|US3985577 *||Sep 12, 1974||Oct 12, 1976||Eagle-Picher Industries, Inc.||Lithium/fluorographite primary cell with improved electrolyte|
|US4009323 *||May 12, 1975||Feb 22, 1977||The United States Of America As Represented By The Secretary Of The Navy||Storage battery comprising positive electrode of a graphite and lithium fluoride compound|
|US4096231 *||Nov 18, 1976||Jun 20, 1978||Exxon Research And Engineering Company||Separation of uranium hexafluoride from plutonium hexafluoride by means of selective intercalation in graphite|
|US4105836 *||Jun 8, 1977||Aug 8, 1978||The United States Of America As Represented By The Secretary Of The Army||High energy density lithium cell|
|US4135995 *||Feb 17, 1978||Jan 23, 1979||Ppg Industries, Inc.||Method of electrolysis, and electrode for the electrolysis|
|US4166888 *||Oct 30, 1978||Sep 4, 1979||Exxon Research & Engineering Co.||Cell having an alkali metal anode, a fluorinated carbon cathode and an electrolyte which includes an alkali metal halide salt and a solvent system containing a substituted amide solvent and a cyclic carbonate cosolvent|
|US4247608 *||Aug 20, 1979||Jan 27, 1981||Nobuatsu Watanabe||Electrolytic cell of high voltage|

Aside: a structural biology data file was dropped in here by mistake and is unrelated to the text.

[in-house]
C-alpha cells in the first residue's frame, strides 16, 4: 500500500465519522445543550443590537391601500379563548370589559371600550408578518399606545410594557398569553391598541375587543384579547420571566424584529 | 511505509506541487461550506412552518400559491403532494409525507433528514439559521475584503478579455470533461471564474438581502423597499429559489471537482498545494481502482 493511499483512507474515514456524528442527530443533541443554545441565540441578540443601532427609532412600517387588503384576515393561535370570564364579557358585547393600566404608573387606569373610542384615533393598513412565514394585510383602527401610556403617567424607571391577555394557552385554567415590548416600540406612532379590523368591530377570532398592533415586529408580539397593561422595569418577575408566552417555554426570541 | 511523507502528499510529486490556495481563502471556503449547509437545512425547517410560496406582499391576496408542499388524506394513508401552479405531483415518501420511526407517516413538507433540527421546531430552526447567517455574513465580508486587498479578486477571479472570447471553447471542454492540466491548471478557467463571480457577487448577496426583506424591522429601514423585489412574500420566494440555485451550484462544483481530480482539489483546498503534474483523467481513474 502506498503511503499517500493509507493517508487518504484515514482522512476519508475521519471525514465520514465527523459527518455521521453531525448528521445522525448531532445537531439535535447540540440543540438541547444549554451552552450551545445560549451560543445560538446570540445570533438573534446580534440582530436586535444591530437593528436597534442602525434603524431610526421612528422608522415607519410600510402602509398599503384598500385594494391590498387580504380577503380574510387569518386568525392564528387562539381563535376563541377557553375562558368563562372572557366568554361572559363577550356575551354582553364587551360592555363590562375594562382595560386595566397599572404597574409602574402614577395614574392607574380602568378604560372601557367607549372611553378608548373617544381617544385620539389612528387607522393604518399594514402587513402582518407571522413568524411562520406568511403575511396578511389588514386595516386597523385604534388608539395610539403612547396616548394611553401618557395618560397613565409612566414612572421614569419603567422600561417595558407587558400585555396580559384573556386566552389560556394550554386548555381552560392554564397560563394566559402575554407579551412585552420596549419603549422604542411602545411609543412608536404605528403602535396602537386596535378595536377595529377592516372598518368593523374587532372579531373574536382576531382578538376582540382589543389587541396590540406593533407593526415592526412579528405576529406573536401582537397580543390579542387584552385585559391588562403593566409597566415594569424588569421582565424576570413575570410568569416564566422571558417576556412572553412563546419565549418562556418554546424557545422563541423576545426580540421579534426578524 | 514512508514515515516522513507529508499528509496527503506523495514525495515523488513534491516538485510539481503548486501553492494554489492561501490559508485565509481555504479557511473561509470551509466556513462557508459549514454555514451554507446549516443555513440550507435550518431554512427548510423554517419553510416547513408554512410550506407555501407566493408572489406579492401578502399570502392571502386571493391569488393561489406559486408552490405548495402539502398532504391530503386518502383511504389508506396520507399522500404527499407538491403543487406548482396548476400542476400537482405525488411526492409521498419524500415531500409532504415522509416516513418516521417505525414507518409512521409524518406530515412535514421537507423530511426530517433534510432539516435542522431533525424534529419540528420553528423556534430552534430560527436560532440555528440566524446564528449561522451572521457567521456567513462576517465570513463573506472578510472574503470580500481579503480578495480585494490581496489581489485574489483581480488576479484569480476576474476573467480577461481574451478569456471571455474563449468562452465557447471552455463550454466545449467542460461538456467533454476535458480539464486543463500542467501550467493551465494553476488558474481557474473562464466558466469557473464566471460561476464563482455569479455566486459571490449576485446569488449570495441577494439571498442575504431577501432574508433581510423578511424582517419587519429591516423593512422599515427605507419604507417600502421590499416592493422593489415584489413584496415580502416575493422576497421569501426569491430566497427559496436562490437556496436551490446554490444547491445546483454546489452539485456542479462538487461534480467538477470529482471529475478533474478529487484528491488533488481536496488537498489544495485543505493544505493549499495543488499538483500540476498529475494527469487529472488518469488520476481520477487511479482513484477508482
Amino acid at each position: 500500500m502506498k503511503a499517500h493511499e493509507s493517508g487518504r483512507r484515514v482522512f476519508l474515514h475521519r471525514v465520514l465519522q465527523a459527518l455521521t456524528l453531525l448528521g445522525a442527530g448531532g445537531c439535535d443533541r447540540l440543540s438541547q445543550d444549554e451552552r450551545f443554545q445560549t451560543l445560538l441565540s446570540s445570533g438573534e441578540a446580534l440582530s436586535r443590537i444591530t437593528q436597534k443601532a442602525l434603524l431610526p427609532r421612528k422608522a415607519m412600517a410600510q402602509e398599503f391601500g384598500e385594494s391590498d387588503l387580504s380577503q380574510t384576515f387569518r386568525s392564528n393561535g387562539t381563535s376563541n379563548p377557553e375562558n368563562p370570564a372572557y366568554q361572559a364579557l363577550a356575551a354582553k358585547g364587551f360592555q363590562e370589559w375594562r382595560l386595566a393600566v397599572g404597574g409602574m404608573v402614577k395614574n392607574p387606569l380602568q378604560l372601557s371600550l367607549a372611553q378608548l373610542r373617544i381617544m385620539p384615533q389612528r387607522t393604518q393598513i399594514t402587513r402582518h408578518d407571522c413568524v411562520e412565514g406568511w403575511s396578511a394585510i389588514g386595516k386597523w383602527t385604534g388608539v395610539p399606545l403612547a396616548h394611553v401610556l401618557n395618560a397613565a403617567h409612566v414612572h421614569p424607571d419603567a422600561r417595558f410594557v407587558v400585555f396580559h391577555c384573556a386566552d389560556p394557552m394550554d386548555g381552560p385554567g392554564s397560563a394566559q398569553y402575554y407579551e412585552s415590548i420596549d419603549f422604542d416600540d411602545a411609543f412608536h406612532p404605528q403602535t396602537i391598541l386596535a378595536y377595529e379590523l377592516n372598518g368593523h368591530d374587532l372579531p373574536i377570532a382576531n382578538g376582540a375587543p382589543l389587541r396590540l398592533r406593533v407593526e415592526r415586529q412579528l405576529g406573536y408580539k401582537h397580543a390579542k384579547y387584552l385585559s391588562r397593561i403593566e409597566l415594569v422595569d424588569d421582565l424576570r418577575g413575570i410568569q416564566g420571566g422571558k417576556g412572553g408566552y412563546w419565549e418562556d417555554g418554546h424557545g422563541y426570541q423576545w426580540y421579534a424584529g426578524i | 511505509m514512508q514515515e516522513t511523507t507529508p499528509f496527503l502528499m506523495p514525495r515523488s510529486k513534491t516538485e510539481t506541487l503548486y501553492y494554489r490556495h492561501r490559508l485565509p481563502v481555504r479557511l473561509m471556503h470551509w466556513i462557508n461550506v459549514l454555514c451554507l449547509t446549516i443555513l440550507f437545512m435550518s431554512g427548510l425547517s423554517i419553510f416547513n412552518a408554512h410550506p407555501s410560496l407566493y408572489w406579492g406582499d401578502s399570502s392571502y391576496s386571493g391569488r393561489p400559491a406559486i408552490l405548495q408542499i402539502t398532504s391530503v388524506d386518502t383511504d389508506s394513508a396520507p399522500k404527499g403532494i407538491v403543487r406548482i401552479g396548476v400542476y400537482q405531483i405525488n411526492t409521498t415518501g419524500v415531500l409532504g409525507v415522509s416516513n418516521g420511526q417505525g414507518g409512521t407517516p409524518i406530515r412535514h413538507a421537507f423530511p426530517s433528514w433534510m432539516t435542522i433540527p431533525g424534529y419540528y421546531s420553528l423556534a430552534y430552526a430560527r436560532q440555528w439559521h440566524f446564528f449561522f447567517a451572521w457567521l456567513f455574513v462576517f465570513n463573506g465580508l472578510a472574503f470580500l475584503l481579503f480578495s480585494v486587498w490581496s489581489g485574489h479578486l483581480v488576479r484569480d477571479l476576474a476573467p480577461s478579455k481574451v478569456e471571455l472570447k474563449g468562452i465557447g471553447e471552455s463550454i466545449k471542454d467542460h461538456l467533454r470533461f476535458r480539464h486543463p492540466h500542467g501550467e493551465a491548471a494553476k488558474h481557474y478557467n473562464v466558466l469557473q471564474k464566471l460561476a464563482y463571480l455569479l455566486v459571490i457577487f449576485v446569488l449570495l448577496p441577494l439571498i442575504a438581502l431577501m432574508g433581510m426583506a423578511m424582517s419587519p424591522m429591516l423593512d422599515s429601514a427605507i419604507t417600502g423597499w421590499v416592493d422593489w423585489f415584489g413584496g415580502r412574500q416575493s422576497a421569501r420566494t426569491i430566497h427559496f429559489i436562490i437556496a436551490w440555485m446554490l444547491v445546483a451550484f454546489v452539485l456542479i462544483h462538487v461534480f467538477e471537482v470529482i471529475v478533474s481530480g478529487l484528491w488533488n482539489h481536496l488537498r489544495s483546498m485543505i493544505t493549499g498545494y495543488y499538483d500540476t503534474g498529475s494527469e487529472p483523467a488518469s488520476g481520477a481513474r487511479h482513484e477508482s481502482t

|US4271242 *||Dec 14, 1979||Jun 2, 1981||Matsushita Electric Industrial Co., Ltd.||Active material for positive electrode of battery|
|US4282074 *||Jul 7, 1980||Aug 4, 1981||Ppg Industries, Inc.||Electrolytic process utilizing a transition metal-graphite intercalation compound cathode|
|US4327166 *||Sep 29, 1980||Apr 27, 1982||Union Carbide Corporation||Nonaqueous cell having a MNO2 /poly-carbon fluoride cathode|
|US4329216 *||Apr 3, 1981||May 11, 1982||Ppg Industries, Inc.||Electrolytic cell utilizing a transition metal-graphite intercalation compound cathode|
|US4336123 *||Feb 12, 1981||Jun 22, 1982||Ppg Industries, Inc.||Electrolytic apparatus utilizing a transition metal-graphite intercalation compound cathode|
|US4337139 *||Oct 31, 1980||Jun 29, 1982||Diamond Shamrock Corporation||Fluorinated carbon electrode|
|US4548881 *||Feb 8, 1985||Oct 22, 1985||Allied Corporation||High energy density battery with cathode composition|
|US4578327 *||Aug 5, 1985||Mar 25, 1986||Asahikasei Kabushiki Kaisha||Electric cells using fluorinated graphite as active material of positive electrode|
|US4725422 *||Apr 8, 1987||Feb 16, 1988||Mitsubishi Petrochemical Co., Ltd.||Electrode material|